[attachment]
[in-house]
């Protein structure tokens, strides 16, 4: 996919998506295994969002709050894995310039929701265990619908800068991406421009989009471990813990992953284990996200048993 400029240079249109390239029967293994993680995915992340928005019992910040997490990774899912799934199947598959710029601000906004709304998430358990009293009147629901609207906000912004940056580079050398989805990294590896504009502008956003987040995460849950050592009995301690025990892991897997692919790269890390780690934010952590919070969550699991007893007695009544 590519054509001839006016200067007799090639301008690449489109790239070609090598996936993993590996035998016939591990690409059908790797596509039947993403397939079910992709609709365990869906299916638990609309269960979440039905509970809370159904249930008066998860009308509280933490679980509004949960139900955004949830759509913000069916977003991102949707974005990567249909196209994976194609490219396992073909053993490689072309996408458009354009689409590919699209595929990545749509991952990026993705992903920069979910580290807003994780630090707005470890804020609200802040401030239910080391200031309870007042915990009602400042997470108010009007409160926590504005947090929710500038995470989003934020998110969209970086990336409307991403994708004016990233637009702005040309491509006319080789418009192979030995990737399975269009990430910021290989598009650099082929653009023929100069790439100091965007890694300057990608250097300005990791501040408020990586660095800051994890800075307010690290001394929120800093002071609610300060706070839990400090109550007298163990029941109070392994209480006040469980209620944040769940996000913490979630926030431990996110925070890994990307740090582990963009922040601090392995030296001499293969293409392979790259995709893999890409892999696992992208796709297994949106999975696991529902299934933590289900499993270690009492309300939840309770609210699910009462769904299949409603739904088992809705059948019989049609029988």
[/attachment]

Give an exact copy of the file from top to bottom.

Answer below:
[in-house]
């Protein structure tokens, strides 16, 4: 996919998506295994969002709050894995310039929701265990619908800068991406421009989009471990813990992953284990996200048993 400029240079249109390239029967293994993680995915992340928005019992910040997490990774899912799934199947598959710029601000906004709304998430358990009293009147629901609207906000912004940056580079050398989805990294590896504009502008956003987040995460849950050592009995301690025990892991897997692919790269890390780690934010952590919070969550699991007893007695009544 590519054509001839006016200067007799090639301008690449489109790239070609090598996936993993590996035998016939591990690409059908790797596509039947993403397939079910992709609709365990869906299916638990609309269960979440039905509970809370159904249930008066998860009308509280933490679980509004949960139900955004949830759509913000069916977003991102949707974005990567249909196209994976194609490219396992073909053993490689072309996408458009354009689409590919699209595929990545749509991952990026993705992903920069979910580290807003994780630090707005470890804020609200802040401030239910080391200031309870007042915990009602400042997470108010009007409160926590504005947090929710500038995470989003934020998110969209970086990336409307991403994708004016990233637009702005040309491509006319080789418009192979030995990737399975269009990430910021290989598009650099082929653009023929100069790439100091965007890694300057990608250097300005990791501040408020990586660095800051994890800075307010690290001394929120800093002071609610300060706070839990400090109550007298163990029941109070392994209480006040469980209620944040769940996000913490979630926030431990996110925070890994990307740090582990963009922040601090392995030296001499293969293409392979790259995709893999890409892999696992992208796709297994949106999975696991529902299934933590289900499993270690009492309300939840309770609210699910009462769904299949409603739904088992809705059948019989049609029988």